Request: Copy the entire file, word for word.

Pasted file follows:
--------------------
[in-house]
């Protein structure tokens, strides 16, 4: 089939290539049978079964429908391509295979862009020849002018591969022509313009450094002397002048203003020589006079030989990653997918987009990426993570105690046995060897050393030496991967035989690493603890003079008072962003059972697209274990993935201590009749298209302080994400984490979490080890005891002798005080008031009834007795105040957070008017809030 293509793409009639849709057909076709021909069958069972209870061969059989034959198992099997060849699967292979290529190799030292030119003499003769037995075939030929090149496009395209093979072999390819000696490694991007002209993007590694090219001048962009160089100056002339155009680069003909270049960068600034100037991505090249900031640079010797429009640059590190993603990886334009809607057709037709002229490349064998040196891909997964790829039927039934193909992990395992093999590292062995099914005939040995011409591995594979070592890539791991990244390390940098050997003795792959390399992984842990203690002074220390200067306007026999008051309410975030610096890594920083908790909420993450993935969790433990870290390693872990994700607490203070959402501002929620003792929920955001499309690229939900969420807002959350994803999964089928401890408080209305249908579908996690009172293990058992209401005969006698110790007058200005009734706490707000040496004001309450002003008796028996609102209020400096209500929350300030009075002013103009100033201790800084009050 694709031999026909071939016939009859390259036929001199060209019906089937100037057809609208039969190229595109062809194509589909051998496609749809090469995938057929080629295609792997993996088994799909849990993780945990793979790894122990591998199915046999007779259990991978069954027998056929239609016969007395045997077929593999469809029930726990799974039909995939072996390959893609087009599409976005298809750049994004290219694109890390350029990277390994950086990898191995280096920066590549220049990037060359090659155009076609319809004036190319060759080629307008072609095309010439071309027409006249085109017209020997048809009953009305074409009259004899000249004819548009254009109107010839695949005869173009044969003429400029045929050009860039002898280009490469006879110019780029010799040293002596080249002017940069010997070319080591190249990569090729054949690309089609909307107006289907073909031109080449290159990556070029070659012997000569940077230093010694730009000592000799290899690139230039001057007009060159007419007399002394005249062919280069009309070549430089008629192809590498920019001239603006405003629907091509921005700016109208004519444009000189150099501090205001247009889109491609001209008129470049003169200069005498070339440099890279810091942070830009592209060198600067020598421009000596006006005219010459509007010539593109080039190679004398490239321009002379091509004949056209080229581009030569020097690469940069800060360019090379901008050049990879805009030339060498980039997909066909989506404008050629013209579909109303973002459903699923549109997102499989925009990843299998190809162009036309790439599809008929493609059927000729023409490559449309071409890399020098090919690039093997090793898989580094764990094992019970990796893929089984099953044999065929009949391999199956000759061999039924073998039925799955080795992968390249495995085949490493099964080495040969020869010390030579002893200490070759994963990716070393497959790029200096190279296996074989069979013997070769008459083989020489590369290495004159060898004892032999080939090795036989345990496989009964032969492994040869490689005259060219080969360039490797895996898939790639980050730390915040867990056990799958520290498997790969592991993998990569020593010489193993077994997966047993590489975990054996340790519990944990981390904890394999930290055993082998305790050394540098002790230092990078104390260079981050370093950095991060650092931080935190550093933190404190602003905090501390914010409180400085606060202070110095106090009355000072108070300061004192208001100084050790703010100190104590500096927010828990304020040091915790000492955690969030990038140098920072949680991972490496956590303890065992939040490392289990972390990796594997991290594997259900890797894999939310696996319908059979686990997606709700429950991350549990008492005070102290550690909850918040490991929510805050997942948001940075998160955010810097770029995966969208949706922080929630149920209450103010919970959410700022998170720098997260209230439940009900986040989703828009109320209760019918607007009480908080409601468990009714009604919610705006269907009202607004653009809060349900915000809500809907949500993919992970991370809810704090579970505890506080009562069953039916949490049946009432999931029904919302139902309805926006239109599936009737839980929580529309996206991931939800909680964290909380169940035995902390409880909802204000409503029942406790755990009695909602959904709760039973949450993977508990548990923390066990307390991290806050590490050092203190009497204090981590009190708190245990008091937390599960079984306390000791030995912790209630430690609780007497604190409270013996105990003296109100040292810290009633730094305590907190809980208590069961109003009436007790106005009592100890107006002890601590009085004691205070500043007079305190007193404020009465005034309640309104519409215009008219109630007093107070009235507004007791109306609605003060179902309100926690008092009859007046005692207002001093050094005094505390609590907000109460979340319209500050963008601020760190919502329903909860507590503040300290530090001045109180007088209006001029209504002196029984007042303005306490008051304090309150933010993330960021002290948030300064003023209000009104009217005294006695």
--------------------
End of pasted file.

[in-house]
């Protein structure tokens, strides 16, 4: 089939290539049978079964429908391509295979862009020849002018591969022509313009450094002397002048203003020589006079030989990653997918987009990426993570105690046995060897050393030496991967035989690493603890003079008072962003059972697209274990993935201590009749298209302080994400984490979490080890005891002798005080008031009834007795105040957070008017809030 293509793409009639849709057909076709021909069958069972209870061969059989034959198992099997060849699967292979290529190799030292030119003499003769037995075939030929090149496009395209093979072999390819000696490694991007002209993007590694090219001048962009160089100056002339155009680069003909270049960068600034100037991505090249900031640079010797429009640059590190993603990886334009809607057709037709002229490349064998040196891909997964790829039927039934193909992990395992093999590292062995099914005939040995011409591995594979070592890539791991990244390390940098050997003795792959390399992984842990203690002074220390200067306007026999008051309410975030610096890594920083908790909420993450993935969790433990870290390693872990994700607490203070959402501002929620003792929920955001499309690229939900969420807002959350994803999964089928401890408080209305249908579908996690009172293990058992209401005969006698110790007058200005009734706490707000040496004001309450002003008796028996609102209020400096209500929350300030009075002013103009100033201790800084009050 694709031999026909071939016939009859390259036929001199060209019906089937100037057809609208039969190229595109062809194509589909051998496609749809090469995938057929080629295609792997993996088994799909849990993780945990793979790894122990591998199915046999007779259990991978069954027998056929239609016969007395045997077929593999469809029930726990799974039909995939072996390959893609087009599409976005298809750049994004290219694109890390350029990277390994950086990898191995280096920066590549220049990037060359090659155009076609319809004036190319060759080629307008072609095309010439071309027409006249085109017209020997048809009953009305074409009259004899000249004819548009254009109107010839695949005869173009044969003429400029045929050009860039002898280009490469006879110019780029010799040293002596080249002017940069010997070319080591190249990569090729054949690309089609909307107006289907073909031109080449290159990556070029070659012997000569940077230093010694730009000592000799290899690139230039001057007009060159007419007399002394005249062919280069009309070549430089008629192809590498920019001239603006405003629907091509921005700016109208004519444009000189150099501090205001247009889109491609001209008129470049003169200069005498070339440099890279810091942070830009592209060198600067020598421009000596006006005219010459509007010539593109080039190679004398490239321009002379091509004949056209080229581009030569020097690469940069800060360019090379901008050049990879805009030339060498980039997909066909989506404008050629013209579909109303973002459903699923549109997102499989925009990843299998190809162009036309790439599809008929493609059927000729023409490559449309071409890399020098090919690039093997090793898989580094764990094992019970990796893929089984099953044999065929009949391999199956000759061999039924073998039925799955080795992968390249495995085949490493099964080495040969020869010390030579002893200490070759994963990716070393497959790029200096190279296996074989069979013997070769008459083989020489590369290495004159060898004892032999080939090795036989345990496989009964032969492994040869490689005259060219080969360039490797895996898939790639980050730390915040867990056990799958520290498997790969592991993998990569020593010489193993077994997966047993590489975990054996340790519990944990981390904890394999930290055993082998305790050394540098002790230092990078104390260079981050370093950095991060650092931080935190550093933190404190602003905090501390914010409180400085606060202070110095106090009355000072108070300061004192208001100084050790703010100190104590500096927010828990304020040091915790000492955690969030990038140098920072949680991972490496956590303890065992939040490392289990972390990796594997991290594997259900890797894999939310696996319908059979686990997606709700429950991350549990008492005070102290550690909850918040490991929510805050997942948001940075998160955010810097770029995966969208949706922080929630149920209450103010919970959410700022998170720098997260209230439940009900986040989703828009109320209760019918607007009480908080409601468990009714009604919610705006269907009202607004653009809060349900915000809500809907949500993919992970991370809810704090579970505890506080009562069953039916949490049946009432999931029904919302139902309805926006239109599936009737839980929580529309996206991931939800909680964290909380169940035995902390409880909802204000409503029942406790755990009695909602959904709760039973949450993977508990548990923390066990307390991290806050590490050092203190009497204090981590009190708190245990008091937390599960079984306390000791030995912790209630430690609780007497604190409270013996105990003296109100040292810290009633730094305590907190809980208590069961109003009436007790106005009592100890107006002890601590009085004691205070500043007079305190007193404020009465005034309640309104519409215009008219109630007093107070009235507004007791109306609605003060179902309100926690008092009859007046005692207002001093050094005094505390609590907000109460979340319209500050963008601020760190919502329903909860507590503040300290530090001045109180007088209006001029209504002196029984007042303005306490008051304090309150933010993330960021002290948030300064003023209000009104009217005294006695």